Dealing with an owner whose unit is filthy, smelly and bug-infested is a challenging situation for any condominium corporation.

In a recent case, YCC No. 41 v. Schneider, the corporation found itself in court for a second time after the owners failed to comply with a previous court order that required the owners:

  • to permit the corporation to enter their unit to clean and carry out pest extermination treatments,
  • to refrain from allowing offensive odours to emanate from their unit to the common elements and other units, and
  • to keep and maintain their unit in a state of cleanliness to prevent pests and odours.

In addition to not complying with the previous court order, the court found that the unit owners were in breach of the condominium declaration and rules and numerous provisions of the Condominium Act:

  • Section 19 – Right of entry by the corporation
  • Section 90 – Owner’s obligation to maintain the unit
  • Section 92 – Allowing the corporation to carry out work where the owner has failed to maintain the unit and such failure presents a potential risk of damage to the property or assets of the corporation or risk of personal injury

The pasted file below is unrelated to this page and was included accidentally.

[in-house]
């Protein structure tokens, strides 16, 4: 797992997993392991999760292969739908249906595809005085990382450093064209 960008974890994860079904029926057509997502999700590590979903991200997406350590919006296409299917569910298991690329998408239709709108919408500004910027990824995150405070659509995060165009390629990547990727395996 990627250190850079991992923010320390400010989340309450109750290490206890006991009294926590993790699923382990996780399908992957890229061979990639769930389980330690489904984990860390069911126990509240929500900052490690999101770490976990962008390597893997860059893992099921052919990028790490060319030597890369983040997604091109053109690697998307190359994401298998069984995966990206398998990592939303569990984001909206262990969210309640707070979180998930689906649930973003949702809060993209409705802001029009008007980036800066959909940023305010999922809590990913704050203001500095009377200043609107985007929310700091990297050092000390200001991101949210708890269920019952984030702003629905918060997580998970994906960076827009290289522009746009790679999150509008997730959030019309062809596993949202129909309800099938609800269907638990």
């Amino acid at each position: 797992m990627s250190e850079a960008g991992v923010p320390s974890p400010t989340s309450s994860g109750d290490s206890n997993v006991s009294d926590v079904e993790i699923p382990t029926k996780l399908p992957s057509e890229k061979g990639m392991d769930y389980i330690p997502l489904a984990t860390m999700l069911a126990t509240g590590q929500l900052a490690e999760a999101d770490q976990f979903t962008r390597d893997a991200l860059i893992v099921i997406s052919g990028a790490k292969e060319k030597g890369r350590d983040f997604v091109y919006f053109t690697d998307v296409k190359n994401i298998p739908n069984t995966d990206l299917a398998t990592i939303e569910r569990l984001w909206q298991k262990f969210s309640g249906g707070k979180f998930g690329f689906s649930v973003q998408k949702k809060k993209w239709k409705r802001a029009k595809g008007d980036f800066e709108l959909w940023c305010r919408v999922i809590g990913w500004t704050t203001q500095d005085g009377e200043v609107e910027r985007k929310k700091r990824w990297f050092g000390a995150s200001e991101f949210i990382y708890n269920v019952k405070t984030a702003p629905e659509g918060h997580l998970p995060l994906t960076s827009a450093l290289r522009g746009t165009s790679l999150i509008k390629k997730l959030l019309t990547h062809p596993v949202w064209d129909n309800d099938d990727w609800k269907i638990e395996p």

• Section 117 – Prohibition on permitting a dangerous condition to exist in a unit.

The court also found that the owners’ behaviour was “oppressive and unfairly prejudicial” toward the corporation and other unit owners, as the condition of the unit posed health risks.

Although the corporation had applied for an order requiring that the owners vacate and sell their unit, the court gave the unit owners one more chance to allow the corporation to enter the unit within seven days of the court order to carry out the necessary cleaning and bug extermination. If the non-compliance continued, the corporation would then be entitled to return to court for a third time to obtain an order requiring the owners to vacate and sell.

As well as requiring the owners to pay for all of the clean-up/extermination costs, the court ordered that the owners pay the corporation’s costs on a full indemnity basis, as it would be unfair for the other unit owners to bear these costs “due to the intransigence” of the owners. While the result was successful for the condominium corporation, it did entail two court applications, with the possibility of a further court application in the event of continued non-compliance by the owners.